Are you feeling defeated because you've done all you could do to attain a job, but have yet to land one? Examine your internal dialogue. Yes, put down the resume, halt the job search, and join me in this deep-dive exercise of exploring your thoughts...
What are your beliefs about your candidacy? What “vibe" are you transmitting during your phone interview, exuding through your body language, projecting with your attire selection, and reinforcing via your resume and cover letter?
If your lack of confidence is holding you back in your job search, try to think about the following:
Others can sense your lack of self-confidence.
Lack of confidence can be "smelled" a mile away. Negativity, cynicism, and a "poor-me" attitude is not attractive at all—no matter how you try to mask it.
While it may seem too simple and bordering on just "self-help" talk, the beliefs we hold about ourselves are fundamental in our success. The concept of reversing negative internal narrative seems simple; however, actually changing what you are thinking, feeling, and exuding is not—but it can absolutely be accomplished!
We guarantee that if you have lost the job offer, perhaps even during a second interview, the person who got hired sold their qualifications with more confidence, was more persuasiveness in promoting their value, and closed the deal (job) by assertively reassuring the employer that they were the best choice!
So, what are possible reasons for your hard-to-detect negative self-talk?
The following could fuel consistent negative beliefs about your value, your opportunities, and your expectations:
1. Shame In Losing Your Job
No need to be ashamed. It happens to everyone at least once. We cannot control what happens in the world and often we cannot control events in our lives. Nevertheless, we CAN control our reaction to what happens to us and we can DECIDE to take action.
2. Internalizing Past Failures
"Success builds character, failure reveals it." —Dave Checkett
Well, just in case: judging yourself for past failures builds a false self-image and can impact your self-confidence. Understand that failure is a part of trying and that, while owning up to your failures nurtures intellectual and emotional growth, defining yourself by your failures does not.
Understandably, if you have been out of work for a very long time, creditors are calling you, and your funds are now very limited, you can easily find yourself in a desperate-feeling place. Yet, we encourage you to adopt a new attitude.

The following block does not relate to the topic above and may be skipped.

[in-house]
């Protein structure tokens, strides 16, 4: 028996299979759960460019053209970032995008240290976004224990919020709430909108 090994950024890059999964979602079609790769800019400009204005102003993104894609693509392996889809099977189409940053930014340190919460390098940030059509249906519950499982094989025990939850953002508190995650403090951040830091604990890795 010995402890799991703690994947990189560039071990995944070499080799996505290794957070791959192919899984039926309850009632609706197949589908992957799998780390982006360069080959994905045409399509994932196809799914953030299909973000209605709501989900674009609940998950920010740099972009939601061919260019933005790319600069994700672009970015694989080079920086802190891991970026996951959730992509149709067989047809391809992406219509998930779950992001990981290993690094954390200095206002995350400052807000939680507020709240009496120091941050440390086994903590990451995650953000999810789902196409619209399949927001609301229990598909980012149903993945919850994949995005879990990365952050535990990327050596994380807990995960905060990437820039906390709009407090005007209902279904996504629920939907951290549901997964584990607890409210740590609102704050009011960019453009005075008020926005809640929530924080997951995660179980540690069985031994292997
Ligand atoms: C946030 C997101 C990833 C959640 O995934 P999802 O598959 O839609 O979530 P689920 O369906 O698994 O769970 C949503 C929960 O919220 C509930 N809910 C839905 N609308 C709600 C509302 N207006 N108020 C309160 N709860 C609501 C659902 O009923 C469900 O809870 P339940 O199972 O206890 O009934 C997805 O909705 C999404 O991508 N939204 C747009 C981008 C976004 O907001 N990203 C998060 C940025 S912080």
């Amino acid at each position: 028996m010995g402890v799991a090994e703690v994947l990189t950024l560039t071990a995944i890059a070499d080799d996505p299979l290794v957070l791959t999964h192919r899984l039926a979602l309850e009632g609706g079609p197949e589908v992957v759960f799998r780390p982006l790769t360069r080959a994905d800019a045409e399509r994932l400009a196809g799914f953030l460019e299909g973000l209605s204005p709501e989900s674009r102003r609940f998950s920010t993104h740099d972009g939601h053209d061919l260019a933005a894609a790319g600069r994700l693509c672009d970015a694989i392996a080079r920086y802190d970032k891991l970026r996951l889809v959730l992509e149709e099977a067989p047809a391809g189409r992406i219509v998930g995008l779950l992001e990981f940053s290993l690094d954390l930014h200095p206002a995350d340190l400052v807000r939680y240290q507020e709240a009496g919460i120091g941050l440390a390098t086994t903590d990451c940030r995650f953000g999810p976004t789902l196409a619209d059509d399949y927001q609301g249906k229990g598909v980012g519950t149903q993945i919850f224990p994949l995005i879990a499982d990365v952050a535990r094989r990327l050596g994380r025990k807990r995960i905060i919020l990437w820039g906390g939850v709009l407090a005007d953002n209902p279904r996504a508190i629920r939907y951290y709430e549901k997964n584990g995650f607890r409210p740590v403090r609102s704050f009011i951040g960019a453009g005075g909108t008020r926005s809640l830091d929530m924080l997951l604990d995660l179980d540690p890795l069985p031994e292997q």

Employers need you. So, while you are applying for jobs online, keep this in mind. Think about the value you bring as you write your resume and disruptive cover letter. You are a business-of-one. What service do you provide for an employer that makes you stand out from the competition? How will you make or save the company money?
By making this change to your mindset during your job search, you'll come off as confident, not desperate.
This is probably the number one reason we all do a little self-berating. We experience disappointment, become frustrated and angry, and sometimes need to justify what has occurred.
Make a conscious choice to be kind to yourself, coach yourself, and pay attention to what you could be saying to yourself—because negative beliefs can make their way onto the visible aspects of your job search.
Break the habit of talking negatively about yourself, and you'll be surprised by how quickly your confidence recovers.
Begin Today To Change The Direction Of Your Thoughts And Job Search
No matter what strategic job search plan or interview strategy you have in place, if you cannot convince your prospective employer to hire you, your self-marketing tools are pointless.
You cannot sell what you do not believe in and you cannot energize others to believe in you when YOU lack that type of enthusiasm in your own services/skills. Confidence is—and has always been—the key to job search success.
Plus, it feels good to recognize how amazing you really are!
So, begin to take notice. Write down all the reasons why you believe your job search is not fruitful, what your weaknesses are, and why you think you are NOT the best candidate, and then eradicate that thinking. Replace it with positive self-talk and substantiate it with achievements. Ironically, exploring your negative dialogue and reversing it can lead you to discover your UVP (unique value proposition). This is what will get you hired.
Need more help with your job search?
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This article was originally published at an earlier date.